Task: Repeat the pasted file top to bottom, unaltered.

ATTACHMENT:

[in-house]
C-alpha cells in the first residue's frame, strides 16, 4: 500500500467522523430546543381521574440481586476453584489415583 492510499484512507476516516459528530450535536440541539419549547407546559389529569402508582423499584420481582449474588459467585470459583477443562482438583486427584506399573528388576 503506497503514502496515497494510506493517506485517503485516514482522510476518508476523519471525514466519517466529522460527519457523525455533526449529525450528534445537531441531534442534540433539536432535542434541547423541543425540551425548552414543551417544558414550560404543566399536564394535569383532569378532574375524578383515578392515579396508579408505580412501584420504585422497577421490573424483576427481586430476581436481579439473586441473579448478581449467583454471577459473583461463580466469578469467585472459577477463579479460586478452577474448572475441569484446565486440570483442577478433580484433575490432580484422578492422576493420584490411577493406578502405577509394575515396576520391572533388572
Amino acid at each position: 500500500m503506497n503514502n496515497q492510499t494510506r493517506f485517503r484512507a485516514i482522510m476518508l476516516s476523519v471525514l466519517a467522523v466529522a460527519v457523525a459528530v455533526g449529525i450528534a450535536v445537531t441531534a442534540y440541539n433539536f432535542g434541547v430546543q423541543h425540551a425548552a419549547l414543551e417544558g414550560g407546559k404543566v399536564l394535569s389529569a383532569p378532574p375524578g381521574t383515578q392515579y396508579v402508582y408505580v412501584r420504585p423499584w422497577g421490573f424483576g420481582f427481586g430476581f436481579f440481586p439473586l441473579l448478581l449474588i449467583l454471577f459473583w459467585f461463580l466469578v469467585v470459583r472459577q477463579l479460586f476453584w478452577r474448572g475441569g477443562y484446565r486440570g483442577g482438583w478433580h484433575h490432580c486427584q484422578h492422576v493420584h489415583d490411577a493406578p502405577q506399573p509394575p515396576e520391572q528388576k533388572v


[in-house]
C-alpha cells in the first residue's frame, strides 16, 4: 500500500467522523430546543381521574440481586476453584489415583 492510499484512507476516516459528530450535536440541539419549547407546559389529569402508582423499584420481582449474588459467585470459583477443562482438583486427584506399573528388576 503506497503514502496515497494510506493517506485517503485516514482522510476518508476523519471525514466519517466529522460527519457523525455533526449529525450528534445537531441531534442534540433539536432535542434541547423541543425540551425548552414543551417544558414550560404543566399536564394535569383532569378532574375524578383515578392515579396508579408505580412501584420504585422497577421490573424483576427481586430476581436481579439473586441473579448478581449467583454471577459473583461463580466469578469467585472459577477463579479460586478452577474448572475441569484446565486440570483442577478433580484433575490432580484422578492422576493420584490411577493406578502405577509394575515396576520391572533388572
Amino acid at each position: 500500500m503506497n503514502n496515497q492510499t494510506r493517506f485517503r484512507a485516514i482522510m476518508l476516516s476523519v471525514l466519517a467522523v466529522a460527519v457523525a459528530v455533526g449529525i450528534a450535536v445537531t441531534a442534540y440541539n433539536f432535542g434541547v430546543q423541543h425540551a425548552a419549547l414543551e417544558g414550560g407546559k404543566v399536564l394535569s389529569a383532569p378532574p375524578g381521574t383515578q392515579y396508579v402508582y408505580v412501584r420504585p423499584w422497577g421490573f424483576g420481582f427481586g430476581f436481579f440481586p439473586l441473579l448478581l449474588i449467583l454471577f459473583w459467585f461463580l466469578v469467585v470459583r472459577q477463579l479460586f476453584w478452577r474448572g475441569g477443562y484446565r486440570g483442577g482438583w478433580h484433575h490432580c486427584q484422578h492422576v493420584h489415583d490411577a493406578p502405577q506399573p509394575p515396576e520391572q528388576k533388572v